Table 1 The impact of xanthan gum (XG)-based coatings on aroma, taste and overall acceptability of harvested guava fruits stored for 15 days at 20 ± 1 °C and 85–90% RH.

Statistical analysis using Fisher’s LSD revealed significant differences among coating treatments on each sampling day, denoted by different small letters (p ≤ 0.05).

Pearson (n) correlation

Fruit moisture loss demonstrated a robust positive correlation with decay incidence (Fig. 9). Additionally, both moisture loss and decay incidence exhibited positive associations with indicators of oxidative stress, including electrolyte leakage, MDA content, and H2O2 content, as well as with factors such as respiration, ethylene, and enzymes contributing to fruit softening. Conversely, there was a negative correlation with enzymes such as SOD, CAT, and APX, as well as with total phenolics, flavonoids, antioxidants, hemicellulose, cellulose, and protopectin. The relationship between the fruit TSS and TTA revealed a negative correlation. Total phenolics, flavonoids, and antioxidants demonstrated positive correlations with TTA, ascorbic acid, cellulose, hemicellulose, water-soluble pectin, and ROS-scavenging enzymes but showed a negative relationship with fruit softening enzymes. Electrolyte leakage, MDA, and H2O2 exhibited positive relationships with respiration, ethylene, and fruit softening enzymes but negative correlations with antioxidant activities. SOD, CAT, and APX were positively associated with antioxidants, cellulose, and hemicellulose and negatively correlated with oxidative stress indicators and fruit softening enzymes. On the other hand, the organoleptic attributes of the fruit were positively correlated with moisture loss, TSS, the sugar-acid ratio, oxidative stress indicators, WSP, respiration, ethylene, and fruit softening enzymes (Fig. 9).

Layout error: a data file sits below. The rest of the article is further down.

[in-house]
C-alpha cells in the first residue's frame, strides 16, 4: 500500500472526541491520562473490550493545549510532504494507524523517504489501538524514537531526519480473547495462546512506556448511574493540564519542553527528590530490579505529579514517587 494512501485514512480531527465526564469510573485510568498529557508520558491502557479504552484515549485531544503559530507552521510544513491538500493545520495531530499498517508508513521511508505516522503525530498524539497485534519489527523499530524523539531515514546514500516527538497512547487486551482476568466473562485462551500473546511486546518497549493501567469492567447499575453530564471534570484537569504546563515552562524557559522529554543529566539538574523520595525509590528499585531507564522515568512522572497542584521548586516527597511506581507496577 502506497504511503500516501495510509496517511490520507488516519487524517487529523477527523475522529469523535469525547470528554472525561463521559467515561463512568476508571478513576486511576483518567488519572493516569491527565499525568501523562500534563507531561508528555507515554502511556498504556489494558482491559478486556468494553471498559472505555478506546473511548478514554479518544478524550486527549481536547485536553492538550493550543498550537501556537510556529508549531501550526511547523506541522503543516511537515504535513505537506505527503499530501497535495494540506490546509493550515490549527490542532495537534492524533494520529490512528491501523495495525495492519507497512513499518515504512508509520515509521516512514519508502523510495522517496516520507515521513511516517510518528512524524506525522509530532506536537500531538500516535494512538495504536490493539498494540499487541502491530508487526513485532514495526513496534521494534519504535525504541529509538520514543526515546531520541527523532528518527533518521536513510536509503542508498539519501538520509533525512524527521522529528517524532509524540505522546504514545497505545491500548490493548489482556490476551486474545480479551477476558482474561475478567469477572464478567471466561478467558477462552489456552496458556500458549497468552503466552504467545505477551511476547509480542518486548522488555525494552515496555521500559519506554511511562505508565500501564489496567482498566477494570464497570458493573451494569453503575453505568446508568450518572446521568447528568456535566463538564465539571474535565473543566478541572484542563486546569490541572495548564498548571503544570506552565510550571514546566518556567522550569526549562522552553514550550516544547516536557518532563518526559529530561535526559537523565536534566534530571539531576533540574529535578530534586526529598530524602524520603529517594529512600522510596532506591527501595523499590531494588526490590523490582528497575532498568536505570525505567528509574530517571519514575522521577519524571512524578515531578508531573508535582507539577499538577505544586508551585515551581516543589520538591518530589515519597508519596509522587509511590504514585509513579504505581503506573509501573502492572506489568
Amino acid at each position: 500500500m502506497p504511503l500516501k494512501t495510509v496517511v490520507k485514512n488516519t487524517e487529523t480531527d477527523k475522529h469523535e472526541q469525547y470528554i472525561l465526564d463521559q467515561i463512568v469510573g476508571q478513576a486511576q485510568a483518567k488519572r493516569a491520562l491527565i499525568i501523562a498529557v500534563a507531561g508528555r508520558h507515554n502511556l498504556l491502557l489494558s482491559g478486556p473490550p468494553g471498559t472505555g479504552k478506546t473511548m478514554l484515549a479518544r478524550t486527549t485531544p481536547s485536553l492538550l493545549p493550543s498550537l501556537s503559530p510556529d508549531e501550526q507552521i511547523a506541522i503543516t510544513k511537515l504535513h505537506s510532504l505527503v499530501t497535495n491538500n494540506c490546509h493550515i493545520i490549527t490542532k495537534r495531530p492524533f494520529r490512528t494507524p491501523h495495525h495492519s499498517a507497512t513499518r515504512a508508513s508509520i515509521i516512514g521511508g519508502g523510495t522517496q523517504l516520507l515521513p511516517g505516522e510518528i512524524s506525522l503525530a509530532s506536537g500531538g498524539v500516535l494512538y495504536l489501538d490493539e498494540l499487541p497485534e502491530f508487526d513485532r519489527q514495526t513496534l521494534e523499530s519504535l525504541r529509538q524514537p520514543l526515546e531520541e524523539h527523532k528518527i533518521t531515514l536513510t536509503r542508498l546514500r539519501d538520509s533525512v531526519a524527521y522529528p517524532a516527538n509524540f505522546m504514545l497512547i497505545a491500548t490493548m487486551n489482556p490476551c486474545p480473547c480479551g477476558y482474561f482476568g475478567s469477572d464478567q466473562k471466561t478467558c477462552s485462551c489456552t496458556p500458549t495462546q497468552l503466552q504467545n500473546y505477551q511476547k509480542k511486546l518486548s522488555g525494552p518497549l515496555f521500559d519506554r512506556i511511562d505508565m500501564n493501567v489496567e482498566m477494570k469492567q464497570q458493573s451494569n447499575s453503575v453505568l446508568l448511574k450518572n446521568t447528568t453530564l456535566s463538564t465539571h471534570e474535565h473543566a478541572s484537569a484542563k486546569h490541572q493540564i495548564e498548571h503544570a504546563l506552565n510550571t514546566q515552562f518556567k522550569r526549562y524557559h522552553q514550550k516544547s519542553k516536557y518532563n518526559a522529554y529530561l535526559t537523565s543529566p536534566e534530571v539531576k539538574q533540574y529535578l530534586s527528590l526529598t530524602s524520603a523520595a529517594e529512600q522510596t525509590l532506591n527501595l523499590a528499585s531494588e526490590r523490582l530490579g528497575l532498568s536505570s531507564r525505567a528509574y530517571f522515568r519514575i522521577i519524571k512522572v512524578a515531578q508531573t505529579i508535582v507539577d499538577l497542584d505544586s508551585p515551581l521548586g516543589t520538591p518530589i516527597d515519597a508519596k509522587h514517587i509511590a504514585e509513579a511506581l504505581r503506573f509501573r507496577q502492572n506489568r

Fig. 9
figure 9

Pearson (n) correlation among different studied parameters of guava fruits. Abbreviations: ML – moisture loss; DI – decay incidence; TSS – total soluble solids; TTA – total titratable acidity; SAR – sugar-acid ratio; VitC – ascorbic acid; Phen – total phenolics; Flav – total flavonoids; Antiox – total antioxidants; EL – electrolyte leakage; MDA – malondialdehyde content; H2O2 – hydrogen peroxide; HS – hemicellulose; Cls – cellulose; WSP – water soluble pectin; PRP – protopectin; Res – respiration; Ety – ethylene; SOD – SOD activity; POD – POD activity; CAT – CAT activity; APX – APX activity; PME – PME activity; PG – PG activity; CS – CS activity; Accept – overall acceptability

Discussion